Monday, June 3, 2013

No Lost Irony

The irony is not lost on me of my latest consequence to my almost 13 year old daughter. The end of the year middle school celebration is a trip to Valley Fair, an amusement park full of rides and all other sorts of stimulation in which no one over the age of 20 should be subjected. My daughter does not want to go. 

I know, I know.  Some kids don’t like that sort of thing.  They are nervous in groups or it could get overwhelming. Some kids don’t have that sort of stamina. And blah, blah, blah other reasons. My kid IS NOT one of those. She is very social, has tons of stamina, and has always needed less sleep than anyone I know. 

But something happened this year. She stopped wanting to do group things, whether they were school sponsored or not.  It took a little while for us first time parents of a pre teenager to figure it out.  And by figure it out, I mean to take notice of it. She did a few things, but for the most part she stayed home.  

She is a complicated being and refuses to fit in any box that might help us understand her better. Although she is social and energetic, she often sits on the edge and watches.  She loves being in range of the action, loves to feel the buzz. But she likes to scope it out, watch others, get a good feel for whats going on in the fray. I must remember that she has always been like this.  She didn’t walk until she was 16 months old, but when she did she stood up and walked across the room and never fell. At her earliest Easter egg hunt, she stood and watched all the kids gather eggs rather then get eggs herself.  When she was learning to ski, her favorite part was hanging out in the lodge and watching everyone around her. 

I must remember that she was in the same small campus with the same few kids for seven years and middle school is a new routine, new kids, new campus. So, she has probably just been following her normal mode of operation as she gets acclimated to middle school. 

She is also an extrovert that has an incredible amount of energy that is not easily harnessed. This means that as a young child, she never played with toys but would rather us sit and juggle for her. Her energy is more emotional than physical. She loves to be engaged with people ALL THE TIME. 

When they were little and home all day, we would often do different activities together, like go to a park or go to a zoo or a museum.  When we came home, my other two children and myself would need to decompress, doing our own quiet thing.  My oldest was never able to do this.  She would be so energized by the outside world that when we came home, she had twice as much energy as before. She would go from me, and then to each of the other kids ready to do another major endeavor - write a play, make an obstacle course, wash cars, have a home art show. And we wanted to sit and read or have a quiet snack on the deck and watch how the leaves fell from the tree. 

Friday night, I took her to a friends dance recital that was amazing.  It was two hours of incredible dancing with loud, electrified music.  She wanted to stay afterwards and hand deliver six roses to each of her six friends in the show.  She wanted to congratulate them and inhale the after show excitement. They were all going out for ice cream afterwards and I just didn’t have the energy.  She was disappointed but handled it well and thanked me for taking her.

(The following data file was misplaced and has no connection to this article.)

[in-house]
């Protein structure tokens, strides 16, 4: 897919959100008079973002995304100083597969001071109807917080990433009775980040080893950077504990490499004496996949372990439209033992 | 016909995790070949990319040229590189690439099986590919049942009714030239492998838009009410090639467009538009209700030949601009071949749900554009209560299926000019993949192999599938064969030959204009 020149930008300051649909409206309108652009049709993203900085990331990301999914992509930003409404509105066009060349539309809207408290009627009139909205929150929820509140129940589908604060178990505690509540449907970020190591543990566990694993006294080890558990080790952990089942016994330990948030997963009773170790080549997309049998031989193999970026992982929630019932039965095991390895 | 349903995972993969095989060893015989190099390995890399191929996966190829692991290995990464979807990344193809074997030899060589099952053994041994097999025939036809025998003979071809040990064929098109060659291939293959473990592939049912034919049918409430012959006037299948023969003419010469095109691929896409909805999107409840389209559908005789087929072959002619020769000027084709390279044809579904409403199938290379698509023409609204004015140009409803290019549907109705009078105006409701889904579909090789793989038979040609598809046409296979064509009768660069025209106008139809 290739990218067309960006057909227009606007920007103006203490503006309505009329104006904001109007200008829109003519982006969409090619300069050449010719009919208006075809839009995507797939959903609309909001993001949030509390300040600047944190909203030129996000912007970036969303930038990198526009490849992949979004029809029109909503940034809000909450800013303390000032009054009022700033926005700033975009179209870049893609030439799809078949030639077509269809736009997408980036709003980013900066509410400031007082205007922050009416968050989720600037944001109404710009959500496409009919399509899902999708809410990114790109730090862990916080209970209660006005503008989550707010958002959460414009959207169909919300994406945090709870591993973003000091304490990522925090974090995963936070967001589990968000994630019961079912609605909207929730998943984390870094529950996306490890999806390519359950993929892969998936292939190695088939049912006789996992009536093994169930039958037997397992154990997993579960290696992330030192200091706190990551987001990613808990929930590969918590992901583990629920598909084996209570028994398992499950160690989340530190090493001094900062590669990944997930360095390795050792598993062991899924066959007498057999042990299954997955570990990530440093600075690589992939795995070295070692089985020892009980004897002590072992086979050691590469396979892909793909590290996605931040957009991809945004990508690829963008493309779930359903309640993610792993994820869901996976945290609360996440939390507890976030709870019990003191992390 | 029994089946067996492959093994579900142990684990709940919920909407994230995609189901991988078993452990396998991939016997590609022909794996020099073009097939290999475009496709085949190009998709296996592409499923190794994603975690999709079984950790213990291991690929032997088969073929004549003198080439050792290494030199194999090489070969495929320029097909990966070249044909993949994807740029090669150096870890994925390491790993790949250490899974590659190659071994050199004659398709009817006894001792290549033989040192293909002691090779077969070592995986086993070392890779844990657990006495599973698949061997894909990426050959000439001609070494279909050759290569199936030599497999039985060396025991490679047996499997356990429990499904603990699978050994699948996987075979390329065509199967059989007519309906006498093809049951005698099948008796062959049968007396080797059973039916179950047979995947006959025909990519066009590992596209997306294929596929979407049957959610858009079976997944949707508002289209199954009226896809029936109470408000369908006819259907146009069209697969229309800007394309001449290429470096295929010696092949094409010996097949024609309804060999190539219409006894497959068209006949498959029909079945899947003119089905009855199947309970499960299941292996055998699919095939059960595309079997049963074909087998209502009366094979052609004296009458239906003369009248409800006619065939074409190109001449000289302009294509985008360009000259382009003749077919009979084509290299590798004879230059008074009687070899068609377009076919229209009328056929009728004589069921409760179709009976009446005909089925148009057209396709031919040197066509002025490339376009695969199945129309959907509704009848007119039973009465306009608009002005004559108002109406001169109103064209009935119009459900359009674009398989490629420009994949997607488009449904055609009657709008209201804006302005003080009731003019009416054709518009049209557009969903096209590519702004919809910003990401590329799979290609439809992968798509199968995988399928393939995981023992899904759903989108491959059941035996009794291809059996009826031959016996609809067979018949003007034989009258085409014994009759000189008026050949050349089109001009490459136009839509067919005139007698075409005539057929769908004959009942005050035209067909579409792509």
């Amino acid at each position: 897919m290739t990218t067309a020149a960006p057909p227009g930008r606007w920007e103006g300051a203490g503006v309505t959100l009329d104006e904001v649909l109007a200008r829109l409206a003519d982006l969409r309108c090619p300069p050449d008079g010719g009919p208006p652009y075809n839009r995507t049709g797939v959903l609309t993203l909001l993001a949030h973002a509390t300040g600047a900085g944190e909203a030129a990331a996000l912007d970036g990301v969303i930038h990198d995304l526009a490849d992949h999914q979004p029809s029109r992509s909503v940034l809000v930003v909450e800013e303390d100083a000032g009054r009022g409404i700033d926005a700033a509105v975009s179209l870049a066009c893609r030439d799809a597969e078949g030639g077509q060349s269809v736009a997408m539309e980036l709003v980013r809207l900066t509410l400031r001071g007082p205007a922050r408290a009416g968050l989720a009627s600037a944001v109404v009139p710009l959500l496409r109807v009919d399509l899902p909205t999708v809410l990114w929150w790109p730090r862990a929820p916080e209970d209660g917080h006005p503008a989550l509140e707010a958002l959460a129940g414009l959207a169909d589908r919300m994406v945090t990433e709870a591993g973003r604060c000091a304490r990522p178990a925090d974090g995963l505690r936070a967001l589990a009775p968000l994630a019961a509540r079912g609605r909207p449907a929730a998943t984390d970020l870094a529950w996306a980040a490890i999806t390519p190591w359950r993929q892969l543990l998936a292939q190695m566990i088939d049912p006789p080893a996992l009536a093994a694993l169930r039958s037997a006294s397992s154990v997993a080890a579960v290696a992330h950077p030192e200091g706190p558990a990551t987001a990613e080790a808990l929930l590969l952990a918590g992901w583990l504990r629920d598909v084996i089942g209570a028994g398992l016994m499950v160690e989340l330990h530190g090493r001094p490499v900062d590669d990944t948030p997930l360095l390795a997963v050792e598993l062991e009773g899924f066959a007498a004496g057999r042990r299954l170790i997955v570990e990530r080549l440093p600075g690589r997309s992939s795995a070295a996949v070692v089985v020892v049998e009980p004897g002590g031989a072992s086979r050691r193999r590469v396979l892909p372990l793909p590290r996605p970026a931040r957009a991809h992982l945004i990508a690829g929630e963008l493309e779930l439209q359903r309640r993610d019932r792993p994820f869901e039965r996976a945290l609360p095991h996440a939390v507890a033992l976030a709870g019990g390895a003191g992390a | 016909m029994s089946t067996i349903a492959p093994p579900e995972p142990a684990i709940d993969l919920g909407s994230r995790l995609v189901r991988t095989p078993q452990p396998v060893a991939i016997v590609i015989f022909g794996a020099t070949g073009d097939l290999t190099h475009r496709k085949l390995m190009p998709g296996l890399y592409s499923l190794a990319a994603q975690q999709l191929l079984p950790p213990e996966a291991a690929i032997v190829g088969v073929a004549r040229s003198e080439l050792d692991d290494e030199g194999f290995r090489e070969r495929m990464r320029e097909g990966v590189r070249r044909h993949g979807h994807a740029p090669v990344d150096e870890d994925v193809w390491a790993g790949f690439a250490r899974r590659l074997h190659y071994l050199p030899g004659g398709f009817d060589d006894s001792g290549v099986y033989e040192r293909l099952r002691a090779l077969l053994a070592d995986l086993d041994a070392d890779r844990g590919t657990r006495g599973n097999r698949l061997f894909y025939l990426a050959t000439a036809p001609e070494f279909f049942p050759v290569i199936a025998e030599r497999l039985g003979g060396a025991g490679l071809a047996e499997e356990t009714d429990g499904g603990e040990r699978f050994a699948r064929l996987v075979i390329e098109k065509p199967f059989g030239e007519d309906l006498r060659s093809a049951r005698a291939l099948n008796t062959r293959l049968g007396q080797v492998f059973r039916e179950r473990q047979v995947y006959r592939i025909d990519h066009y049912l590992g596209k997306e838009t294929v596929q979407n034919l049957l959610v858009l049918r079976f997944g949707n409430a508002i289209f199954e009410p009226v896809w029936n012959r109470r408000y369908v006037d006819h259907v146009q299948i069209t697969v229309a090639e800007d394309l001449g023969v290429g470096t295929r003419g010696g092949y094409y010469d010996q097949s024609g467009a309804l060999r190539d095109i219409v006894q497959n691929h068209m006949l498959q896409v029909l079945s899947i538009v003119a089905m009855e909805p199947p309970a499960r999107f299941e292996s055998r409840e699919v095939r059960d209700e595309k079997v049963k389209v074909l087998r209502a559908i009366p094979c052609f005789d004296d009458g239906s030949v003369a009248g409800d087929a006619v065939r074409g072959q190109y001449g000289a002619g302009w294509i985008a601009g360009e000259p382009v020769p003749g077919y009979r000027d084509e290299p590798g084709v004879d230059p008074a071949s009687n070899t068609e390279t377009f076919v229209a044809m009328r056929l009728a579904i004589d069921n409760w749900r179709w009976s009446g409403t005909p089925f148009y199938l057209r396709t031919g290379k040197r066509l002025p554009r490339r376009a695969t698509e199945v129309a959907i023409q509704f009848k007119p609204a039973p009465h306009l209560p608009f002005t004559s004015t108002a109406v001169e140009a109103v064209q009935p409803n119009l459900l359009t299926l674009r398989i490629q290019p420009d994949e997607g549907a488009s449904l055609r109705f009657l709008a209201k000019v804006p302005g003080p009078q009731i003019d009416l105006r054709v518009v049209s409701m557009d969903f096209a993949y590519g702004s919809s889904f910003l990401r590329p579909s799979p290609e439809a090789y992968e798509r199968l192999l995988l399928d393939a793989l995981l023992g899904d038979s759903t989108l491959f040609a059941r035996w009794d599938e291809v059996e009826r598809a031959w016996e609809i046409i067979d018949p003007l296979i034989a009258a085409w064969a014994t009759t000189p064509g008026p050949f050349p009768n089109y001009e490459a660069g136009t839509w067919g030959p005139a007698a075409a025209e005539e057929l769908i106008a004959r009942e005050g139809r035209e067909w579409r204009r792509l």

I came home to melt into facebook or mindless internet surfing while she started cooking a full dinner at ten pm. She kept asking and wanting to review each piece and I had to pay attention to every move she wanted to try to emulate.  I always feel bad about these moments because I don’t want to deflate her.  I try to find the energy.  Finally I asked her, “Do you know what introverts and extroverts are?” 

She replied, “Yea.  Introverts are bad. And extroverts are good.” 

I smile and wonder if I even have the strength to go there. I try. “Well, no.  Extroverts love going out to events and get energized by all the activity and people around them.  It makes them want to do more.  Introverts can go and enjoy it, but they are recharged by coming home and being quiet and alone.  Thats what gives them more energy.” 

She replies, “Like I said.  Extroverts are better. Of course those things give me energy. And excite me.  Why would anyone want to be alone after something like that?”

I didn’t expect her to get it, but I thought an introduction was appropriate. I just told her the two were different and neither was better.  I asked her just to start noticing the difference. 

School is out this week and I am not ready. Several life changes have taken over the last month and I am not as prepared or, sadly, as excited as I usually am for summer. Yesterday, she needed so much and was so full of energy that it almost brought me to tears wondering how I was going to handle it this summer. 

So, yesterday, she could not entertain herself for longer than 10 minutes without needing me.  And then, when I couldn’t or wouldn’t oblige, the typical mouthiness of a preteen started to take over. After several warnings, I issued my judgement:

You will go to Valley Fair on Tuesday with the school. I need that last day of energy gathering before the launch into summer.

So, no, the irony of my child’s consequence of being forced to go on an all day, end of the year fun celebration to an amusement park is not lost on me. 

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